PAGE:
Meteorites, One More Danger For Russian Drivers: Video

By now, we thought we’d seen every possible type of Russian driving horror from the ever-present dashboard camera footage posted to YouTube. It turns out we were wrong, and there’s nothing in any driver’s education manual we’ve ever seen that prepares you for being hit by a meteorite.

Both videos we’re bringing you here were, thankfully, near misses. Though details are still a bit sketchy, is reporting that a meteorite, not likely associated with today’s fly-by of asteroid 2012 DA14 (which will pass within 17,000 miles of Earth) struck near the city of Chelyabinsk, in the Russian Urals.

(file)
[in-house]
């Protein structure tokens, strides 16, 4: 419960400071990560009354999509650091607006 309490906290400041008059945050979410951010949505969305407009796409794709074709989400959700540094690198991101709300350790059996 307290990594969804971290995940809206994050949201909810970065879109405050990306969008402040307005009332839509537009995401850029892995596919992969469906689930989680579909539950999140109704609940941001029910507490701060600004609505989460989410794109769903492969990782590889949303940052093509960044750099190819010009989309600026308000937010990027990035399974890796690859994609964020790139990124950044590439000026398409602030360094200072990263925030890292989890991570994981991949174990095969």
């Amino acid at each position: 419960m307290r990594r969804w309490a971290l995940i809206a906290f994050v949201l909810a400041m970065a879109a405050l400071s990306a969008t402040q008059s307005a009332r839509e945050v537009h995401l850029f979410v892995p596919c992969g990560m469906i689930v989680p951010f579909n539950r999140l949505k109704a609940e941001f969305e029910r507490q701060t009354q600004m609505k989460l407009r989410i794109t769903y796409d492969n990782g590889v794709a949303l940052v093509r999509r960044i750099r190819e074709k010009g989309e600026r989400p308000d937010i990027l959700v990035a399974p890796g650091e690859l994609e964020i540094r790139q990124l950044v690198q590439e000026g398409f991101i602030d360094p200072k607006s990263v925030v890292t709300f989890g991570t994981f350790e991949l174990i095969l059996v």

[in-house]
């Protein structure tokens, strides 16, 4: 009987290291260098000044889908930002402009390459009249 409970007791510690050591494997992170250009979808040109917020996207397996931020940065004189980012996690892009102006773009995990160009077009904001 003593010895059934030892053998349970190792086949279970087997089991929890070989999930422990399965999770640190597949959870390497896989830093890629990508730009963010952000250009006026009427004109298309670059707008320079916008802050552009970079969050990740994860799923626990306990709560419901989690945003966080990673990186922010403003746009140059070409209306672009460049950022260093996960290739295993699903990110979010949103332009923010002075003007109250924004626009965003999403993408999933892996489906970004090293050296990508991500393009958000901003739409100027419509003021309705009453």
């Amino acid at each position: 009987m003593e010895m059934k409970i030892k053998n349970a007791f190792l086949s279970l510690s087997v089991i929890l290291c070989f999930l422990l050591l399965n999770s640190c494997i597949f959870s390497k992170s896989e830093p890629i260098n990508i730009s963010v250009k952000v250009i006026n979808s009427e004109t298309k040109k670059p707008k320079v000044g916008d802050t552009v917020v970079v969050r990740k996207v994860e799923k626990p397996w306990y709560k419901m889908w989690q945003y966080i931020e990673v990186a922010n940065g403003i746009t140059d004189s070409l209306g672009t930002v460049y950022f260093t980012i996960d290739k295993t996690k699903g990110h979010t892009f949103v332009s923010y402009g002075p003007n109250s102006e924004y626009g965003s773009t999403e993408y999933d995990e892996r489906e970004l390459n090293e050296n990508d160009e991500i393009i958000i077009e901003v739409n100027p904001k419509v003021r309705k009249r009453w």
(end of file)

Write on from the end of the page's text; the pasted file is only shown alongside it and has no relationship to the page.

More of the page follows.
According to conflicting reports, the meteorite either broke apart in the atmosphere (likely) or was intercepted by an air defense unit (highly unlikely). Three primary impact sites have been found so far, including two near a lake west of Chelyabinsk and a third some 50 miles to the northwest of the city.

While the meteorite itself didn’t impact a heavily-populated area, the shock wave caused by the object (which was reportedly traveling north of 33,000 miles per hour) was severe enough to damage buildings and infrastructure in the region. Numerous injuries have also been reported.

The Russian Academy of Sciences estimates that the meteorite weighed roughly 10 tons as it entered the Earth’s atmosphere. We’re not experts in accident reconstruction, but we can tell you that anything weighing 20,000 pounds and moving at over 33,000 miles per hour is going to do some damage.

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